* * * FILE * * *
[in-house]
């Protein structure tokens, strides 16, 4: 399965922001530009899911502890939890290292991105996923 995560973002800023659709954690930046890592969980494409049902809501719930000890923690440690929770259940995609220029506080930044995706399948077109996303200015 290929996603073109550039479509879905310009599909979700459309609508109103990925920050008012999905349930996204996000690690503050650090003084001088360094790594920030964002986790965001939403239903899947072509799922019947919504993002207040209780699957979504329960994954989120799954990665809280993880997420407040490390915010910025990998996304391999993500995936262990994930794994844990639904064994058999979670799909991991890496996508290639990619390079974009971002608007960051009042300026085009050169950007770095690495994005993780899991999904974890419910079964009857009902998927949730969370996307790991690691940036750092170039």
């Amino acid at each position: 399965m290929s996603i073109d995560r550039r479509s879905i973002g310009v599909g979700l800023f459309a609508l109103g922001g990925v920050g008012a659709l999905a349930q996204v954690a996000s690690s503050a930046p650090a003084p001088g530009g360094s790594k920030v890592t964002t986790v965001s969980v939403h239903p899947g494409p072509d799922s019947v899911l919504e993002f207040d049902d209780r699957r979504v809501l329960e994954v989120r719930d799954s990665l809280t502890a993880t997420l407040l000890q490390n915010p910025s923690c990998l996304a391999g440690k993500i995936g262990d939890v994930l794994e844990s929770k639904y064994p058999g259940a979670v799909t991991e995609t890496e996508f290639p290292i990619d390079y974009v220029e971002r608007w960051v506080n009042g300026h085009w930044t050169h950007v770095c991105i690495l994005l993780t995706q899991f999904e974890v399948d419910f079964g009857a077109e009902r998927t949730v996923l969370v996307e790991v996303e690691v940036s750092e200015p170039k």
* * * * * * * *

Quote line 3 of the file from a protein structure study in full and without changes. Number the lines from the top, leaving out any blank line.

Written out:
């Amino acid at each position: 399965m290929s996603i073109d995560r550039r479509s879905i973002g310009v599909g979700l800023f459309a609508l109103g922001g990925v920050g008012a659709l999905a349930q996204v954690a996000s690690s503050a930046p650090a003084p001088g530009g360094s790594k920030v890592t964002t986790v965001s969980v939403h239903p899947g494409p072509d799922s019947v899911l919504e993002f207040d049902d209780r699957r979504v809501l329960e994954v989120r719930d799954s990665l809280t502890a993880t997420l407040l000890q490390n915010p910025s923690c990998l996304a391999g440690k993500i995936g262990d939890v994930l794994e844990s929770k639904y064994p058999g259940a979670v799909t991991e995609t890496e996508f290639p290292i990619d390079y974009v220029e971002r608007w960051v506080n009042g300026h085009w930044t050169h950007v770095c991105i690495l994005l993780t995706q899991f999904e974890v399948d419910f079964g009857a077109e009902r998927t949730v996923l969370v996307e790991v996303e690691v940036s750092e200015p170039k």